When Lisa begins to take chances, when she leaves the note under Thorwald’s door, that is the moment that Jeff begins to really fall in love with her.  To make sure we notice this, Hitchcock gives us a close up of Stewart’s face.

When Lisa is in Thorwald’s apartment, signaling to Jeff that she has the ring, the double meaning of the image can’t be mistaken.  She is pointing repeatedly to a wedding ring on her finger.  She has found Mrs. Thorwald’s ring, but it is also symbolic of her desire to wed Jeff.

The movie does have a mostly happy ending (except of course for poor Mrs. Thorwald), but there is that little twist at the end.  Miss Torso is married to a scrawny soldier who is more interested in the contents of her icebox than her bikini.  Miss Lonelyhearts and the composer are brought together by music, at least in a friendly way (One can’t really imagine them becoming a couple).  The couple with the dog have got a new puppy, the newlyweds are bickering.  And Lisa is reading a book about climbing the Himalayas, at least until she is sure Jeff is asleep.  Then she grabs her Harper’s Bizarre.  Compromise is the name of the game.

Sound and vision:  Nothing seen or heard in a Hitchcock movie is ever there by accident, and never more so than here, where Hitchcock had such close control of every aspect of production.    Hitchcock had an all-star team on this movie, and they all worked together seamlessly.  From Robert Burks cinematography, to Edith Head’s costumes, to Hal Pereira’s art direction and Franz Waxman’s music, every piece of the puzzle fit together perfectly.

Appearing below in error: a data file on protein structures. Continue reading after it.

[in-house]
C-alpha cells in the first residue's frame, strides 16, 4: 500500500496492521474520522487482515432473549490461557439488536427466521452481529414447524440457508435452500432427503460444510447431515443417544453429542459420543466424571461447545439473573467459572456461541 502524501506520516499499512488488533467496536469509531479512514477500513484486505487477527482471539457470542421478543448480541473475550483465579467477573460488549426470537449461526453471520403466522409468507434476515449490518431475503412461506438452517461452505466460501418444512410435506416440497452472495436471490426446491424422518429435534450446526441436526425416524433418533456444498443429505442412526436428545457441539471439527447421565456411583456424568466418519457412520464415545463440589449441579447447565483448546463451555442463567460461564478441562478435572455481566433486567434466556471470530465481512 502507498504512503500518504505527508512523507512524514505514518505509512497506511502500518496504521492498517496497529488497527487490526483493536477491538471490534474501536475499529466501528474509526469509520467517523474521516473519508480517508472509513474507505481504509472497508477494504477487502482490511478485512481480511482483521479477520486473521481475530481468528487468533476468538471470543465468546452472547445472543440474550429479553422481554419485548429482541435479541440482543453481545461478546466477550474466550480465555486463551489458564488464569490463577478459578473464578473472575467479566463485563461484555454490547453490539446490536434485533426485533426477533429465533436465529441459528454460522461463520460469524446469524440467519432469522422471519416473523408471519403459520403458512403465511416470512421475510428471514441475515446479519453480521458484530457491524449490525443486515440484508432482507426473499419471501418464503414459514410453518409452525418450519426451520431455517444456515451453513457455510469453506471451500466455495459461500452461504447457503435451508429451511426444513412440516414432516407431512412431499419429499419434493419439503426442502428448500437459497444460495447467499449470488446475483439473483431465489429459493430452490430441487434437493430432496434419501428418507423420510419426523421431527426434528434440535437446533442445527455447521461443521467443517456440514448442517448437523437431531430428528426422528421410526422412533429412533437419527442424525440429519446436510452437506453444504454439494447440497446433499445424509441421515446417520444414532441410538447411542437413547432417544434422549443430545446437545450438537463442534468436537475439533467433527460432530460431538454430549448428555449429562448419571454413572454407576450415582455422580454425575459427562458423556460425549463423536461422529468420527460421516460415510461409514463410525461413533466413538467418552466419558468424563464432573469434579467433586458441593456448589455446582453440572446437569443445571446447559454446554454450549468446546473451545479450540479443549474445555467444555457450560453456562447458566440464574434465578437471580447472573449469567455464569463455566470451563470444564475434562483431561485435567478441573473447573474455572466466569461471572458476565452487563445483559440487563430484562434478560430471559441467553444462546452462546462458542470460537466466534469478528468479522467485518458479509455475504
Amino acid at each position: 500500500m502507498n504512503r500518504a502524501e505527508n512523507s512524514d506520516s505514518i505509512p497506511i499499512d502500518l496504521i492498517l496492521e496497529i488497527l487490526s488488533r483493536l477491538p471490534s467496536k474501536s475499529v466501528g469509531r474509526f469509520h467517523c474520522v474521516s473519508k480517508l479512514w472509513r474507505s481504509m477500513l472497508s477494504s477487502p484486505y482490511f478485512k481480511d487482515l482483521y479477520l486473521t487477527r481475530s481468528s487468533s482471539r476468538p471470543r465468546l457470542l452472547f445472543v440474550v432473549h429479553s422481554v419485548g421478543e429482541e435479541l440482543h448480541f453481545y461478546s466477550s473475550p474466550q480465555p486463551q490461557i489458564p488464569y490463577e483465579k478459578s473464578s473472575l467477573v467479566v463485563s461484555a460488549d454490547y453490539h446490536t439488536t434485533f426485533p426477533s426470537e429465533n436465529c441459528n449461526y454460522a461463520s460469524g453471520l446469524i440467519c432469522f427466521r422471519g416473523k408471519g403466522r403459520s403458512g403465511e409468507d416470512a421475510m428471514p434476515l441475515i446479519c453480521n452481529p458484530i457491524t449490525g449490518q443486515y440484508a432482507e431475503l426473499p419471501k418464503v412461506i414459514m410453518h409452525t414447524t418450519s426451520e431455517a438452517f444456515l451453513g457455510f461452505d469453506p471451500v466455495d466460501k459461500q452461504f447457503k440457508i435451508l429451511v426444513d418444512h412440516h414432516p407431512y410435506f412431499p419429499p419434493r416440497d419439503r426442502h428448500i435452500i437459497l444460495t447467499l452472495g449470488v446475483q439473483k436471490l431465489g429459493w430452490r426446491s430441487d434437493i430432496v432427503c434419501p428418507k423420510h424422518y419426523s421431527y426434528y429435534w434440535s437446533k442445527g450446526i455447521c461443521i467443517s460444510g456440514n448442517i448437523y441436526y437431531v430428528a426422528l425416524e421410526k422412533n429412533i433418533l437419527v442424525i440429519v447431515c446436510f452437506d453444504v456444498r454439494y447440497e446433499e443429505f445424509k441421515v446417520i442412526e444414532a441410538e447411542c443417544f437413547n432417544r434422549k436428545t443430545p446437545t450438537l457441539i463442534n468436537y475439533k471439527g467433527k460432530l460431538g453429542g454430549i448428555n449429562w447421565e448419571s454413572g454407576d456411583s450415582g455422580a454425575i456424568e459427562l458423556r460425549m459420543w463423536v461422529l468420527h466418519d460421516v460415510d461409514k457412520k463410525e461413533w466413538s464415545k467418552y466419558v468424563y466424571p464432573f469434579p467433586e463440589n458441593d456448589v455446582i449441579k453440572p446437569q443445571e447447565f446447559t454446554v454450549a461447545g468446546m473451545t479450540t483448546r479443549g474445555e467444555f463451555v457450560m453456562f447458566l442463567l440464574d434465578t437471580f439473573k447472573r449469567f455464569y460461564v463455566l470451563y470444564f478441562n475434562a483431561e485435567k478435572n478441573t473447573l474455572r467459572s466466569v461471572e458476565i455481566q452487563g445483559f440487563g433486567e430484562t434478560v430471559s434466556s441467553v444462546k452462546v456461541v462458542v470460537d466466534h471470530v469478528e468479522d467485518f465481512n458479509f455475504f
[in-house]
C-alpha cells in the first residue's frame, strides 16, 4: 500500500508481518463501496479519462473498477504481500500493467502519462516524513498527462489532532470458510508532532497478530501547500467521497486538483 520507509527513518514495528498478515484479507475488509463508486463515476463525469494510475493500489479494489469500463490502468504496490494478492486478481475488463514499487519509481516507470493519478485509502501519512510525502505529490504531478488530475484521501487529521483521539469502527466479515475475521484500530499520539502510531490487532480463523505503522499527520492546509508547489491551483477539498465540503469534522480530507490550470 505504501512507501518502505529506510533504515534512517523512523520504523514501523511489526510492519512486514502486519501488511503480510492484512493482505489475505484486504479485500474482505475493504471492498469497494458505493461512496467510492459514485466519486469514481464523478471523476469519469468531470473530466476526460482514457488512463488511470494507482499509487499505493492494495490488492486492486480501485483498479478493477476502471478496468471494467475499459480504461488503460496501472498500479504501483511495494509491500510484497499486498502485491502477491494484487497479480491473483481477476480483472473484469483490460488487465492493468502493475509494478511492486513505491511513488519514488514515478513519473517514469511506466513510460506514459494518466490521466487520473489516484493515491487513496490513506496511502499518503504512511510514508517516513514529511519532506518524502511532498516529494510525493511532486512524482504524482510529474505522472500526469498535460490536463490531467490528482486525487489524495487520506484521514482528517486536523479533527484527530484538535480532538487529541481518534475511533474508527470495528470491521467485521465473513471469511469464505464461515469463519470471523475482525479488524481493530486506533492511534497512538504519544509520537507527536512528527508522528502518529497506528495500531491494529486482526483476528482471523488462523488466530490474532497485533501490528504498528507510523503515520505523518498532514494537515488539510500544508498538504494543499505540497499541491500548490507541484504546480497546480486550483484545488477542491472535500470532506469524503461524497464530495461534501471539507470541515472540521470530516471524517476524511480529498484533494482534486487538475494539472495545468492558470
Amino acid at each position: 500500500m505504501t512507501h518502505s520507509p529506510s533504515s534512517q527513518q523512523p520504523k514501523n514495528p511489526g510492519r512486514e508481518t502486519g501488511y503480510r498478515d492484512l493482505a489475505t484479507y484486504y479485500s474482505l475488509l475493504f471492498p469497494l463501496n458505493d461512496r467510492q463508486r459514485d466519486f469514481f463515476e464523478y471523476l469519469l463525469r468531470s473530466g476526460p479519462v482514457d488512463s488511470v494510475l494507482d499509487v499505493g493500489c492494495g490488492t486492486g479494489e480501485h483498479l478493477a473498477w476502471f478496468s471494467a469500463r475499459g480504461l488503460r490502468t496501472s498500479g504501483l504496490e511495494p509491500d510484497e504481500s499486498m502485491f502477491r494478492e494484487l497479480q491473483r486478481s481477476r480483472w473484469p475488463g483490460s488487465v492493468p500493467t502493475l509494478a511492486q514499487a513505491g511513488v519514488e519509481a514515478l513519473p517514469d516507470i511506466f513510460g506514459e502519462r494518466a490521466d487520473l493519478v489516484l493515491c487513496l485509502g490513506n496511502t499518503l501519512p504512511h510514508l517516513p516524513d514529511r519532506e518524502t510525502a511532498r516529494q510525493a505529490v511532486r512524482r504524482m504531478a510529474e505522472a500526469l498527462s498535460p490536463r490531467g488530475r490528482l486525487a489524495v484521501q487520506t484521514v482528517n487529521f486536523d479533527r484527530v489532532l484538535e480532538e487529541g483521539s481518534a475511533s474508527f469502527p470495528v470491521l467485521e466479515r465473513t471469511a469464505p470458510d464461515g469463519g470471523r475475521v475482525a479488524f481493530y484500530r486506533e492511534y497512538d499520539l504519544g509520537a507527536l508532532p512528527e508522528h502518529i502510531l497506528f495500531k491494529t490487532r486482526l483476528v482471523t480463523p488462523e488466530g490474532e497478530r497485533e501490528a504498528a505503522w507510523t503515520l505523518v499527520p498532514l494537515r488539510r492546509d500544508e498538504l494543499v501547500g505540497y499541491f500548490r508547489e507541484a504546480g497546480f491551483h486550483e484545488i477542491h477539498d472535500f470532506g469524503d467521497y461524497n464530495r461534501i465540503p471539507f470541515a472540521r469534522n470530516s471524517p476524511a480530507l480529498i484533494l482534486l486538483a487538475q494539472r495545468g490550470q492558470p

The above image is a good example of all of these technical elements working together.

Hitchcock also found many interesting ways to film the characters in Stewart’s apartment, without anything ever feeling staged.

Lisa wears a pale green here, mirroring the green that Miss Lonelyhearts is wearing as she prepares to go out on the town.  Here is what Hitchcock had to say about Miss Lonelyhearts color palette:

Miss Lonelyhearts always dressed in emerald green. To make sure that that came off, there was no other green in the picture, because we had to follow her very closely when she went across the street into the cafe.  So I reserved that color for her.

There final scene with Detective Doyle, Jeff and Lisa plays out with long takes and very little cutting.  Hitchcock has the actors keep moving around, and regrouping, so the shot composition is always engaging.